The reason for this maneuver is that Shapiro, a member of the state legislature, was one of the few prominent Philadelphia-area Democrats who endorsed Obama early in 2008 when most area pols were backing Hillary Clinton. After Obama won the nomination, Shapiro then spent most of the rest of the campaign speaking on the candidate’s behalf to Jewish audiences and reassuring them of Obama’s steadfast support for Israel. Republicans now appear to be saying that Shapiro should pay the price for what supporters of Israel rightly consider Obama’s efforts to distance the United States from Israel.

Not without justice some local cynics are branding this attack on Shapiro as probably the most brazen example of pandering to pro-Israel opinion on record. Shapiro is a highly affiliated member of the Jewish community (full disclosure: our children have attended the same Jewish day school and camp) so it’s not likely that too many Jewish Democrats are going to abandon him because of his past ties to Obama even if it seems as if his 2008 promises on the president’s behalf were checks he couldn’t cash. Indeed, even some Republicans are likely to think this jibe to be a bridge too far.

Nevertheless, the willingness of even county commissioner candidates to speak out against Obama’s stands on Israel is testimony to the seriousness with which Republicans are viewing this matter. Although the use of Israel as a wedge issue in local politics may be more than questionable, it may be a prelude to far more intense and less dubious attempts to call Democrats to account for their attitude of their party’s leader to the Jewish state.

Although foreign policy issues such as Israel play a not insignificant role in elections for the House and Senate, it isn’t every day that a county commissioner’s race becomes embroiled in the Middle East peace process. All politics may be local, but it appears that in at least one race for countywide office in Pennsylvania, Republicans are attempting to use support for Israel as a wedge issue. Two GOP candidates for commissioners of Montgomery County outside of Philadelphia are calling out one of their Democratic opponents on his role as President Obama’s chief local apologist in the Jewish community during the 2008 presidential campaign.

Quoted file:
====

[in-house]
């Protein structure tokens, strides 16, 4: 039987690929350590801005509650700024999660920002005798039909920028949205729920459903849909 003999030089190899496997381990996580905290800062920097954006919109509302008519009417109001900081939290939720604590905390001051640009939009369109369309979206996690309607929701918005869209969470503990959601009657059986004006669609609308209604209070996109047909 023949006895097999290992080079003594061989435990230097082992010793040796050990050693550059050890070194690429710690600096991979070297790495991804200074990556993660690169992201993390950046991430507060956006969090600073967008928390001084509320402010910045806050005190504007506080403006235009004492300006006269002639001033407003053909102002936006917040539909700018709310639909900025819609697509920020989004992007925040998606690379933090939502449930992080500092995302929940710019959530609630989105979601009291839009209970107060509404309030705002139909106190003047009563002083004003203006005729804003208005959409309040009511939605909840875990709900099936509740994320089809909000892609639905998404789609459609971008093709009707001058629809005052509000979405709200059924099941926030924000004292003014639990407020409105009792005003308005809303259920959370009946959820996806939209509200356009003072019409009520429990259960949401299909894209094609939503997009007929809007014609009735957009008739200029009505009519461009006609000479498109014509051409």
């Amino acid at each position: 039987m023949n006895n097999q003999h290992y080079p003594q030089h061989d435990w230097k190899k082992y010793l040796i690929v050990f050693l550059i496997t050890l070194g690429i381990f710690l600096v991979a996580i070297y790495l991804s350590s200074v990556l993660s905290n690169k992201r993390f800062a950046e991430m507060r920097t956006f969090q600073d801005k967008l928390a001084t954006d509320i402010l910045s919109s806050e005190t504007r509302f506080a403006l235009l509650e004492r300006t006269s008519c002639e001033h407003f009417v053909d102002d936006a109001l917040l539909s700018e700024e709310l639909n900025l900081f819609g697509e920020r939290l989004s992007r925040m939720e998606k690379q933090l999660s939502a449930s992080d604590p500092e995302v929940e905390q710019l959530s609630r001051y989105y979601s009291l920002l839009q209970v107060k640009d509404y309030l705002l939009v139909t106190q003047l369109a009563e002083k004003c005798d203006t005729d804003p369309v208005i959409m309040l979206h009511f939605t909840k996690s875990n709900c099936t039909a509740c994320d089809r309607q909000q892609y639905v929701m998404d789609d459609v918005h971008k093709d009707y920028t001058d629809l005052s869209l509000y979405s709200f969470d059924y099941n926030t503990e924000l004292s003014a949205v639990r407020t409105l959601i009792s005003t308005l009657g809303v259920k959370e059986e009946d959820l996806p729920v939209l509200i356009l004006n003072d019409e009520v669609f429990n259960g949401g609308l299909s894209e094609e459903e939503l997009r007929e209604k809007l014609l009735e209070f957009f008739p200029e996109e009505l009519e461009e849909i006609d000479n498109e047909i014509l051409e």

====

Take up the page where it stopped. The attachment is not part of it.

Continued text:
Republicans Bruce L. Castor Jr. and Jenny Brown issued a press release last Friday condemning President Obama for his demand that Israel accept the 1967 lines as the starting point for future Middle East peace negotiations. But they didn’t stop at criticism of Obama. The two specifically demanded that Democrat Josh Shapiro join them in their blast aimed at the president. So far, Shapiro has no comment on the challenge.

The reason for this maneuver is that Shapiro, a member of the state legislature, was one of the few prominent Philadelphia-area Democrats who endorsed Obama early in 2008 when most area pols were backing Hillary Clinton. After Obama won the nomination, Shapiro then spent most of the rest of the campaign speaking on the candidate’s behalf to Jewish audiences and reassuring them of Obama’s steadfast support for Israel. Republicans now appear to be saying that Shapiro should pay the price for what supporters of Israel rightly consider Obama’s efforts to distance the United States from Israel.

Not without justice some local cynics are branding this attack on Shapiro as probably the most brazen example of pandering to pro-Israel opinion on record. Shapiro is a highly affiliated member of the Jewish community (full disclosure: our children have attended the same Jewish day school and camp) so it’s not likely that too many Jewish Democrats are going to abandon him because of his past ties to Obama even if it seems as if his 2008 promises on the president’s behalf were checks he couldn’t cash. Indeed, even some Republicans are likely to think this jibe to be a bridge too far.

Nevertheless, the willingness of even county commissioner candidates to speak out against Obama’s stands on Israel is testimony to the seriousness with which Republicans are viewing this matter. Although the use of Israel as a wedge issue in local politics may be more than questionable, it may be a prelude to far more intense and less dubious attempts to call Democrats to account for their attitude of their party’s leader to the Jewish state.